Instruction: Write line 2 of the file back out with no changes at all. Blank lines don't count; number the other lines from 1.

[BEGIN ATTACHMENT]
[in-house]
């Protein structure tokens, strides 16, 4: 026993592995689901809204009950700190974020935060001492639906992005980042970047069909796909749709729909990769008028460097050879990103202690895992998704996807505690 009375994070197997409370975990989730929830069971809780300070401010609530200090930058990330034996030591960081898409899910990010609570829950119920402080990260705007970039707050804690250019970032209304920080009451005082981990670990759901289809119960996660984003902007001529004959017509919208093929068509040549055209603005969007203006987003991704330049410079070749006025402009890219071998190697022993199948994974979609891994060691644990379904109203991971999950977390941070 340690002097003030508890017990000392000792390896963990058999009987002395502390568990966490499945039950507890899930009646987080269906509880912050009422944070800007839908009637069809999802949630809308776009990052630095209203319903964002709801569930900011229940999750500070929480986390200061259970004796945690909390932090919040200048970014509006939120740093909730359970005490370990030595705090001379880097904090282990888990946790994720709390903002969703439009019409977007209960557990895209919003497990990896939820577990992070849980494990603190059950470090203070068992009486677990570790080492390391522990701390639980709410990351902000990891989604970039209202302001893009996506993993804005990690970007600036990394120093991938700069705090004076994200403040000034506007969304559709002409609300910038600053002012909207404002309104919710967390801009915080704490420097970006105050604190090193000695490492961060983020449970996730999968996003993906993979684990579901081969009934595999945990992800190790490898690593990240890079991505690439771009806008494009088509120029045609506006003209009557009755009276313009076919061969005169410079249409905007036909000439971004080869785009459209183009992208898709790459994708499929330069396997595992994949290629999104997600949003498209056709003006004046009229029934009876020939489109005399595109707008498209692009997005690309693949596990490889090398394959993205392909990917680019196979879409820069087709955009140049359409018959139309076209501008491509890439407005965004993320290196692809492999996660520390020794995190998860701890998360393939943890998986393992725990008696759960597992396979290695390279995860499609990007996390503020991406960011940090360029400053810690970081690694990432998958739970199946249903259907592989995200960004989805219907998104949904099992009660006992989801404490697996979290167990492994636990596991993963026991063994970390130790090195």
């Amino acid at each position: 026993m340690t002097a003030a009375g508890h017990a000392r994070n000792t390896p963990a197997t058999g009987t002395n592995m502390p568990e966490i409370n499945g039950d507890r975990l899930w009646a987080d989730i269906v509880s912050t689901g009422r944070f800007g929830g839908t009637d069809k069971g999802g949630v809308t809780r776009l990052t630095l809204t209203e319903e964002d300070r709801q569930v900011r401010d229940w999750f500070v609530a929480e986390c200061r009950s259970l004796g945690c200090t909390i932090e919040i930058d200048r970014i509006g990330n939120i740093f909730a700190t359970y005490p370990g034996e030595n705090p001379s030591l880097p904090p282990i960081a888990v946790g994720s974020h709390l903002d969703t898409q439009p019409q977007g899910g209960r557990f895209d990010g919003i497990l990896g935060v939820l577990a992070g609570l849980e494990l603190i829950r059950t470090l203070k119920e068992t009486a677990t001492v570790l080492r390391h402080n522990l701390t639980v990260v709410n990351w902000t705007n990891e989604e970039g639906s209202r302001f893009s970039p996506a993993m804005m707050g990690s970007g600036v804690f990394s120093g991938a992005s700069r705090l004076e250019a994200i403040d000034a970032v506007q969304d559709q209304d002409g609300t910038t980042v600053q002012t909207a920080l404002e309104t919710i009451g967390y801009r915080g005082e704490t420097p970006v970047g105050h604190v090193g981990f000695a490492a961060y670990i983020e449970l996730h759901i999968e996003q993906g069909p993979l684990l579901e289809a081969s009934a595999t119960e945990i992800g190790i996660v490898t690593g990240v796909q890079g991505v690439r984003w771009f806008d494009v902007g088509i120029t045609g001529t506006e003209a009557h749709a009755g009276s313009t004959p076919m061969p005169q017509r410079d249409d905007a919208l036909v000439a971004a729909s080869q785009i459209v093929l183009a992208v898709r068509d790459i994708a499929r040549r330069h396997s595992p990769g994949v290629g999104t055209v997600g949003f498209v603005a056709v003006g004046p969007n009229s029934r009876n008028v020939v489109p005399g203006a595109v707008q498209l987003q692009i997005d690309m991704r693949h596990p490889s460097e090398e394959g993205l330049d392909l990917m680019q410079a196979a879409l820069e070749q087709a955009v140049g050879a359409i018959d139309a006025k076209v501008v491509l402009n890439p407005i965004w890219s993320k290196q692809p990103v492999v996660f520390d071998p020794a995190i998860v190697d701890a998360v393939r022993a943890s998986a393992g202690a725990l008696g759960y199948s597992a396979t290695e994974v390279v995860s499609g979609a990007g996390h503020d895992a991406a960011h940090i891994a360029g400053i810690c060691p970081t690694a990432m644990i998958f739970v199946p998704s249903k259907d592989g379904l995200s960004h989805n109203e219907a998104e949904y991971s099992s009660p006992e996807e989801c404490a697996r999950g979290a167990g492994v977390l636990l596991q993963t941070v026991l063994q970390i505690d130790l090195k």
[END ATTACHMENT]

């Protein structure tokens, strides 16, 4: 026993592995689901809204009950700190974020935060001492639906992005980042970047069909796909749709729909990769008028460097050879990103202690895992998704996807505690 009375994070197997409370975990989730929830069971809780300070401010609530200090930058990330034996030591960081898409899910990010609570829950119920402080990260705007970039707050804690250019970032209304920080009451005082981990670990759901289809119960996660984003902007001529004959017509919208093929068509040549055209603005969007203006987003991704330049410079070749006025402009890219071998190697022993199948994974979609891994060691644990379904109203991971999950977390941070 340690002097003030508890017990000392000792390896963990058999009987002395502390568990966490499945039950507890899930009646987080269906509880912050009422944070800007839908009637069809999802949630809308776009990052630095209203319903964002709801569930900011229940999750500070929480986390200061259970004796945690909390932090919040200048970014509006939120740093909730359970005490370990030595705090001379880097904090282990888990946790994720709390903002969703439009019409977007209960557990895209919003497990990896939820577990992070849980494990603190059950470090203070068992009486677990570790080492390391522990701390639980709410990351902000990891989604970039209202302001893009996506993993804005990690970007600036990394120093991938700069705090004076994200403040000034506007969304559709002409609300910038600053002012909207404002309104919710967390801009915080704490420097970006105050604190090193000695490492961060983020449970996730999968996003993906993979684990579901081969009934595999945990992800190790490898690593990240890079991505690439771009806008494009088509120029045609506006003209009557009755009276313009076919061969005169410079249409905007036909000439971004080869785009459209183009992208898709790459994708499929330069396997595992994949290629999104997600949003498209056709003006004046009229029934009876020939489109005399595109707008498209692009997005690309693949596990490889090398394959993205392909990917680019196979879409820069087709955009140049359409018959139309076209501008491509890439407005965004993320290196692809492999996660520390020794995190998860701890998360393939943890998986393992725990008696759960597992396979290695390279995860499609990007996390503020991406960011940090360029400053810690970081690694990432998958739970199946249903259907592989995200960004989805219907998104949904099992009660006992989801404490697996979290167990492994636990596991993963026991063994970390130790090195």